The Supreme Court holds that OVI convictions for refusing to submit to blood tests are unconstitutional, but similar convictions for refusing to submit to breath tests are ok.
Birchfield v. North Dakota, 579 U.S. ___ (June 23, 2016)
June 23, 2016
After oral arguments held on April 20, 2106, the United States Supreme issued a decision regarding three DUI cases related to refusals. In Birchfield v. North Dakota, Birchfield was convicted of a DUI refusal when he refused to submit to a blood test. In Bernard v. Minnesota, Bernard was convicted of a DUI refusal when he refused to submit to a breath test. In Beylund v. North Dakota, Beylund was taken to a hospital, told that a refusal was a crime, and therefore submitted to a blood test that gave over the limit results.
The Supreme Court reasoned that such tests are searches governed by the Fourth Amendment; however, went further to review whether such tests fell within the search-incident-to-arrest exception to the warrant requirement. To do so, the Court evaluated the degree to which they intrude upon an individual's privacy and the degree to which they are needed for the promotion of legitimate governmental interests.
With regard to breath tests, the Court followed a prior decision that held breath tests "do not implicate significant privacy concerns." It also concluded that the physical intrusion is almost negligible, and less than other intrusions that it has held were acceptable such as DNA tests and scraping underneath suspects' fingernails.After also concluding that, "participation in a breath test is not an experience that is likely to cause any great enhancement in the embarrassment that is inherent in any arrest," the Court confirmed that a breath test does not implicate sigiicant privacy concerns.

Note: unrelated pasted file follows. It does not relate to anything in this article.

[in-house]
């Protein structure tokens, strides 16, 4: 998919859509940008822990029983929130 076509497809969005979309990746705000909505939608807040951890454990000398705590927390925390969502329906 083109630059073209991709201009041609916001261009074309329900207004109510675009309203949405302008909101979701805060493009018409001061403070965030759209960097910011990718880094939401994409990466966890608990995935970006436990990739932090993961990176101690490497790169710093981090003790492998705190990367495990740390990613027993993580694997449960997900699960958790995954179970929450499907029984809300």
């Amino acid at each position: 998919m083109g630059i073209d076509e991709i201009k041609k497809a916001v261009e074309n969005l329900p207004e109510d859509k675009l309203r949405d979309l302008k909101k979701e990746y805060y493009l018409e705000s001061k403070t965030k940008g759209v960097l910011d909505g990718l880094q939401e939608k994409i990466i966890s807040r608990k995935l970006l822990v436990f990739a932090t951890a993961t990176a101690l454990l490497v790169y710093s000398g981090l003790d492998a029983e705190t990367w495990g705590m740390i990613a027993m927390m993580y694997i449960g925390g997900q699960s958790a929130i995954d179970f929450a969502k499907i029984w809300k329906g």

Blood tests, on the other hand, were held to be significantly more intrusive that a breath test. Additionally, a blood test "places in the hands of law enforcement authorities a sample that can be preserved and from which it is possible to extract information beyond a simple BAC reading."
As a result, the Court held that we conclude that "a breath test, but not a blood test, may be administered as a search incident to a lawful arrest for drunk driving." Furthermore, in response to an argument that the implied consent theory allowed blood tests, the Supreme Court reasoned that, "There must be a limit to the consequences to which motorists may be deemed to have consented by virtue of a decision to drive on public roads." As a result, "we conclude that motorists cannot be deemed to have consented to submit to a blood test on pain of committing a criminal offense."
As a result, the Court reversed Birchfield's conviction for refusing to submit to a warrantless blood draw. On the other hand, it concluded that Bernard had no right to refuse the breath test. The Court remanded Beylund's case to reevaluate whether his consent to a blood test was voluntary given its holding that the he was erroneously instructed that the State could compel a blood and breath test.
The following points might be drawn from this case:
- Breath tests do not require warrants, but blood tests do absent exigent circumstances (dissipation of alcohol is not enough of an exigent circumstance without a case by case analysis)
- Criminal convictions for refusing to submit to blood tests are unconstitutional
- Criminal convictions for refusing to submit to breath tests are constitutional.
- Urine tests are not addressed, but there is prior case law that says they raise the same privacy concerns as blood tests as opposed to insignificant concerns for breath tests.
- Convictions as a result of consenting to a blood test after being threatened that the police can force the test must be evaluated for whether the consent was voluntary.
- Civil penalties and suspensions are not affected.